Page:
Locally, no regulations exist across the board and air travellers' rights are left to individual airlines, says Mr Seah Seng Choon, executive director at the Consumers Association of Singapore (Case).
"This is a contractual issue and most of these rights are stated on the tickets of the airline. Alternatively, these rights are to be found on the websites of the airlines. Each airline offers its own remedy or compensation for delay or cancellation of flights," he says.
"Consumers should read the terms and conditions in their ticketing documents to find out their rights in the event of delay or cancellation. Notwithstanding the terms and conditions, consumers still reserve the right to seek recourse if they suffer a loss as a result of the delay or cancellation."
A spokesman for Singapore Airlines says that while it does have a set of "service recovery guidelines" for its customers, it was not able to share specifics for "operational reasons".
Travellers who went through Changi Airport during the volcanic ash cloud incident of 2010 would remember, however, that the lack of clearly delineated rights for air travellers in Singapore did not stop the airport and national airline from extending help.
Singapore Airlines gave out meal vouchers to stranded passengers, while the airport provided blankets, sleeping bags, phone cards and free use of its shower facilities to stranded passengers.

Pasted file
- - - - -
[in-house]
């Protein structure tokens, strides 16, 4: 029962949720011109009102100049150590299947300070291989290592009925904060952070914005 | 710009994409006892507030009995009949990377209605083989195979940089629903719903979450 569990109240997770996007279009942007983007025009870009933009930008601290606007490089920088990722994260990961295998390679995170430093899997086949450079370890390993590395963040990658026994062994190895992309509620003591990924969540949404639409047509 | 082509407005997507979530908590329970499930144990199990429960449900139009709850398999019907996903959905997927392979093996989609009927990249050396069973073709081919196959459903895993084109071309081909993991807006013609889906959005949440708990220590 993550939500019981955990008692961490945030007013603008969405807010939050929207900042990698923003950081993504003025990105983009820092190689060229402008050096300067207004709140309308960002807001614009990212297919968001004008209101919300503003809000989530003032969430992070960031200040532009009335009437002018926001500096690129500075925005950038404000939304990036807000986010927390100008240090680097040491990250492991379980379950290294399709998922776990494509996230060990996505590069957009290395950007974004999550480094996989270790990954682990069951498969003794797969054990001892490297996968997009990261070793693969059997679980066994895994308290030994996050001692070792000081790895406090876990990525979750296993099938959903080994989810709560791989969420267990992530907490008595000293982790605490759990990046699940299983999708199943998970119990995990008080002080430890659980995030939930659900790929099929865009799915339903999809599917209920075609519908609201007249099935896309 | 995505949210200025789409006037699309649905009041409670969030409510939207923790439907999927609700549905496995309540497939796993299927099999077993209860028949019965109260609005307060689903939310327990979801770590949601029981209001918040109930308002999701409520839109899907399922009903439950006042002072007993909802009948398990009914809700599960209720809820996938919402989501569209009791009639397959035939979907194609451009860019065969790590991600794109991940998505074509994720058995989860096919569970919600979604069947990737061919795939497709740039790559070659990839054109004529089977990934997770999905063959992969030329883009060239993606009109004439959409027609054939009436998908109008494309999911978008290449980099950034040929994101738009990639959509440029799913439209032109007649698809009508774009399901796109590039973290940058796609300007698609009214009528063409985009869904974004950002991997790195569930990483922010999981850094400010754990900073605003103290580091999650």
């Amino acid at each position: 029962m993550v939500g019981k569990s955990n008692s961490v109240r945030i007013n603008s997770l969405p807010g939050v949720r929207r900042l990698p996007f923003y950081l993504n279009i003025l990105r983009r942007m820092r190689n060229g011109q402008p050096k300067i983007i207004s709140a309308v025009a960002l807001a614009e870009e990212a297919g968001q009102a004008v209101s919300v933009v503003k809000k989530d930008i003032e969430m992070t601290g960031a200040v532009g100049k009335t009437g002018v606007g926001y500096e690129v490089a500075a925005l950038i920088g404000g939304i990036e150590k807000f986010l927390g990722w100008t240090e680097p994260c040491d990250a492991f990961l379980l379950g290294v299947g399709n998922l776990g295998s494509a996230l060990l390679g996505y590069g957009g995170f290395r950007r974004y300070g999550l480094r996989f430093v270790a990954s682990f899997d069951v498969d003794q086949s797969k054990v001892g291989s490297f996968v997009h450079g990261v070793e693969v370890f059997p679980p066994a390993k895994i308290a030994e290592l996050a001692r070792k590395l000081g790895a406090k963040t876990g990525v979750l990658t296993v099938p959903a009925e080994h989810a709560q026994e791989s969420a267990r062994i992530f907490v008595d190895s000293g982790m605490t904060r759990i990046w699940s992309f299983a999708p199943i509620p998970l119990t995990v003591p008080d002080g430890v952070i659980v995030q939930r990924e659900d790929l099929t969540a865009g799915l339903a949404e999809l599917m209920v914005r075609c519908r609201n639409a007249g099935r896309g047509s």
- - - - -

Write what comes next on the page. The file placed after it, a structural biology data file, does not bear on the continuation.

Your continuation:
Prof Fan cautions, however, that even in regions of the world with regulations to cover air travellers' rights, these typically cover only airline-related delays - not delays caused by political events, for example.
"These would likely constitute extraordinary circumstances for which airlines would not be liable," he says.
"In such cases, passengers typically have to rely on their travel insurance policies for help."
Be informed about your rights on various carriers and from various destinations. "Given the same price and limited baggage requirement, I would certainly choose an airline from a EU-member country because I would know for sure I would be compensated for the airlines' own delays," says Singapore Management University's Associate Professor Terence Fan. "The EU limit was actually more stringent for airlines than many of the travel insurance policies."
Always read the fine print. "Some policies will only compensate for expenses incurred during specific times after certain delays or flight cancellations, while others will not," says Prof Fan. This is especially important when flying in regions where air travellers' rights are left to individual airlines, like in Singapore. Consumer watchdog Case also says that air travellers' rights here are a "contractual issue", and that they are detailed in each carrier's plane tickets.
Buy good travel insurance. No two travel insurance policies are alike, says Prof Fan. "Even the same companies can sell different policies. If the travellers already carry a separate life insurance policy, then they should opt for a travel insurance policy that pays less for their lives but more for the more likely travel-related annoyances such as flight delays, missed connections or cancellations," he says.
This article was first published on June 22, 2014.